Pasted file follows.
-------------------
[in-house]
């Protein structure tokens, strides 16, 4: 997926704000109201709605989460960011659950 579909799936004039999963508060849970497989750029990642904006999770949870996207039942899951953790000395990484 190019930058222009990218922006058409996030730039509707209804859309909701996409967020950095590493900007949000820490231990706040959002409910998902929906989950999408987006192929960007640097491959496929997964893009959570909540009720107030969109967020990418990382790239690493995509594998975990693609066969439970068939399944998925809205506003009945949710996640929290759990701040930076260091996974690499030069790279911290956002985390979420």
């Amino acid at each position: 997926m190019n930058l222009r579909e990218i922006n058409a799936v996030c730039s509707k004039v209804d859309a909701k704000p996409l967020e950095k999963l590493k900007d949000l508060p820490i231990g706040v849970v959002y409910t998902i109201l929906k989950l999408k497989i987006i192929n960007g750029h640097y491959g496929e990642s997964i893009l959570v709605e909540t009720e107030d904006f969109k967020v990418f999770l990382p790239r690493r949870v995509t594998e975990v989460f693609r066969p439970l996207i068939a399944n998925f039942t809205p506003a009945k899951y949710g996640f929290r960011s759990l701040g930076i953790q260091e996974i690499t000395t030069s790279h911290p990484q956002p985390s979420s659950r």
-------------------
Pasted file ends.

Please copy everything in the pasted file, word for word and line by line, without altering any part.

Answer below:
[in-house]
């Protein structure tokens, strides 16, 4: 997926704000109201709605989460960011659950 579909799936004039999963508060849970497989750029990642904006999770949870996207039942899951953790000395990484 190019930058222009990218922006058409996030730039509707209804859309909701996409967020950095590493900007949000820490231990706040959002409910998902929906989950999408987006192929960007640097491959496929997964893009959570909540009720107030969109967020990418990382790239690493995509594998975990693609066969439970068939399944998925809205506003009945949710996640929290759990701040930076260091996974690499030069790279911290956002985390979420």
């Amino acid at each position: 997926m190019n930058l222009r579909e990218i922006n058409a799936v996030c730039s509707k004039v209804d859309a909701k704000p996409l967020e950095k999963l590493k900007d949000l508060p820490i231990g706040v849970v959002y409910t998902i109201l929906k989950l999408k497989i987006i192929n960007g750029h640097y491959g496929e990642s997964i893009l959570v709605e909540t009720e107030d904006f969109k967020v990418f999770l990382p790239r690493r949870v995509t594998e975990v989460f693609r066969p439970l996207i068939a399944n998925f039942t809205p506003a009945k899951y949710g996640f929290r960011s759990l701040g930076i953790q260091e996974i690499t000395t030069s790279h911290p990484q956002p985390s979420s659950r």